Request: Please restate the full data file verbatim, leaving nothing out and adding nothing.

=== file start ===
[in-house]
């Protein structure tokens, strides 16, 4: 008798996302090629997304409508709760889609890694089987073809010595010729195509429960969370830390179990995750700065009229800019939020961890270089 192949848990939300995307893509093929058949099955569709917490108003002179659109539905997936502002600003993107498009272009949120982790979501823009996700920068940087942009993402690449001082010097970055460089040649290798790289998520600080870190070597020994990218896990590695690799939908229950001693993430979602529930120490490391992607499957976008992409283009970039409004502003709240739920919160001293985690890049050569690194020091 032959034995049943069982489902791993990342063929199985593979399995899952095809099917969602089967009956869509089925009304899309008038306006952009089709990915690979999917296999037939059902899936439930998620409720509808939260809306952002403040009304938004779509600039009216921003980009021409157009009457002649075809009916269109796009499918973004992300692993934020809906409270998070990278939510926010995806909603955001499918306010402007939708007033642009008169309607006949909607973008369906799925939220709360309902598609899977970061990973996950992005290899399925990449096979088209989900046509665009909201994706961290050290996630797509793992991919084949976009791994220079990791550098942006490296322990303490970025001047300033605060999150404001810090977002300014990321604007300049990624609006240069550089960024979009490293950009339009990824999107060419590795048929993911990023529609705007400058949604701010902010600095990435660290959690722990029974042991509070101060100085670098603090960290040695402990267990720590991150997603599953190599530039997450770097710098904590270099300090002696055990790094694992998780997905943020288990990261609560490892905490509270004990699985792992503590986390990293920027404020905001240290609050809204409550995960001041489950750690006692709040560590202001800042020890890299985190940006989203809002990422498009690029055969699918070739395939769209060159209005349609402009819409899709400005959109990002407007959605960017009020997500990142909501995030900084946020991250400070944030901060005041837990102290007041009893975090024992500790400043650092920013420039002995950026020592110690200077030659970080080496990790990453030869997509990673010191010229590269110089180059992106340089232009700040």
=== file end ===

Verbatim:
[in-house]
């Protein structure tokens, strides 16, 4: 008798996302090629997304409508709760889609890694089987073809010595010729195509429960969370830390179990995750700065009229800019939020961890270089 192949848990939300995307893509093929058949099955569709917490108003002179659109539905997936502002600003993107498009272009949120982790979501823009996700920068940087942009993402690449001082010097970055460089040649290798790289998520600080870190070597020994990218896990590695690799939908229950001693993430979602529930120490490391992607499957976008992409283009970039409004502003709240739920919160001293985690890049050569690194020091 032959034995049943069982489902791993990342063929199985593979399995899952095809099917969602089967009956869509089925009304899309008038306006952009089709990915690979999917296999037939059902899936439930998620409720509808939260809306952002403040009304938004779509600039009216921003980009021409157009009457002649075809009916269109796009499918973004992300692993934020809906409270998070990278939510926010995806909603955001499918306010402007939708007033642009008169309607006949909607973008369906799925939220709360309902598609899977970061990973996950992005290899399925990449096979088209989900046509665009909201994706961290050290996630797509793992991919084949976009791994220079990791550098942006490296322990303490970025001047300033605060999150404001810090977002300014990321604007300049990624609006240069550089960024979009490293950009339009990824999107060419590795048929993911990023529609705007400058949604701010902010600095990435660290959690722990029974042991509070101060100085670098603090960290040695402990267990720590991150997603599953190599530039997450770097710098904590270099300090002696055990790094694992998780997905943020288990990261609560490892905490509270004990699985792992503590986390990293920027404020905001240290609050809204409550995960001041489950750690006692709040560590202001800042020890890299985190940006989203809002990422498009690029055969699918070739395939769209060159209005349609402009819409899709400005959109990002407007959605960017009020997500990142909501995030900084946020991250400070944030901060005041837990102290007041009893975090024992500790400043650092920013420039002995950026020592110690200077030659970080080496990790990453030869997509990673010191010229590269110089180059992106340089232009700040």